Chlamydia pneumoniae is present in the dental plaque of periodontitis patients and stimulates an inflammatory response in gingival epithelial cells
Cassio Almeida-da-Silva: 0000-0001-9173-7208
22nd Bay Area Microbial Pathogenesis Symposium
Genentech Hall on the Mission Bay Campus of UCSF, San Francisco, CA
Date of Presentation
Periodontitis is the most common oral inflammatory disease. It involves inflammation and destruction of the attachment apparatus of the teeth. Bacterial invasion of the gingiva elicits a host immune response which begins with inflammation of the gingiva, progressing to destruction of deep periodontal tissues and loss of alveolar bone. Even though over 600 species of bacteria are present in the human oral microbiome, only about ten have been identified as putative pathogens causing periodontal disease. Chlamydiae are obligate, intracellular bacteria that have a biphasic developmental cycle. C. pneumoniae has also been linked to asthma, arthritis, atherosclerosis, stroke, multiple sclerosis and Alzheimer’s disease. Currently, it is still not known whether C. pneumoniae infects gingival epithelium and subsequently promotes a host-mediated immune response that leads to periodontitis.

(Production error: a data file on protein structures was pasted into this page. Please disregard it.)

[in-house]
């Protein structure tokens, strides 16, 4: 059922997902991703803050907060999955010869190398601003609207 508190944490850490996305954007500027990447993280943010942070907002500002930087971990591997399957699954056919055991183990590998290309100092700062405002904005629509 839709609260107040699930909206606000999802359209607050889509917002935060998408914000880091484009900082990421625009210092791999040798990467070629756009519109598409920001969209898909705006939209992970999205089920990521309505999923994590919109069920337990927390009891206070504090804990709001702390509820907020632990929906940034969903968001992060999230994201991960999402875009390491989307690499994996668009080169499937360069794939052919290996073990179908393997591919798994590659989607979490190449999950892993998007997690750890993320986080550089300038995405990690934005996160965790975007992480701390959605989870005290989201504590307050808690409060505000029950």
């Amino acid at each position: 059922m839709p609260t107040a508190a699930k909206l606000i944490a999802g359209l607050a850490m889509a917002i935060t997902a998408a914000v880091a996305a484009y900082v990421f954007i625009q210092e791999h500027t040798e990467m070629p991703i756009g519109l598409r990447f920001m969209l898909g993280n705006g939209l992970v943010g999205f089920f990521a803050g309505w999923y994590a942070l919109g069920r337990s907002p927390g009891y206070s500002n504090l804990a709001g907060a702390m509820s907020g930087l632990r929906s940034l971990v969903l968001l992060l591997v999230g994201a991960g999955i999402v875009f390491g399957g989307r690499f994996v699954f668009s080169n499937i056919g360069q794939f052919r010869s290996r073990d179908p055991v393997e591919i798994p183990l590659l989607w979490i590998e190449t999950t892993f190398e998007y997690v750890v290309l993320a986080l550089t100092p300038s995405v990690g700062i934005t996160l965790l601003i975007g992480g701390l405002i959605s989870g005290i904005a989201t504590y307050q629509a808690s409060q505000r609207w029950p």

Almeida-da-Silva, C. L.,
Lee, S. S.,
Roberts, B. P.,
Ojcius, D. M.
Chlamydia pneumoniae is present in the dental plaque of periodontitis patients and stimulates an inflammatory response in gingival epithelial cells.
Paper presented at 22nd Bay Area Microbial Pathogenesis Symposium in Genentech Hall on the Mission Bay Campus of UCSF, San Francisco, CA.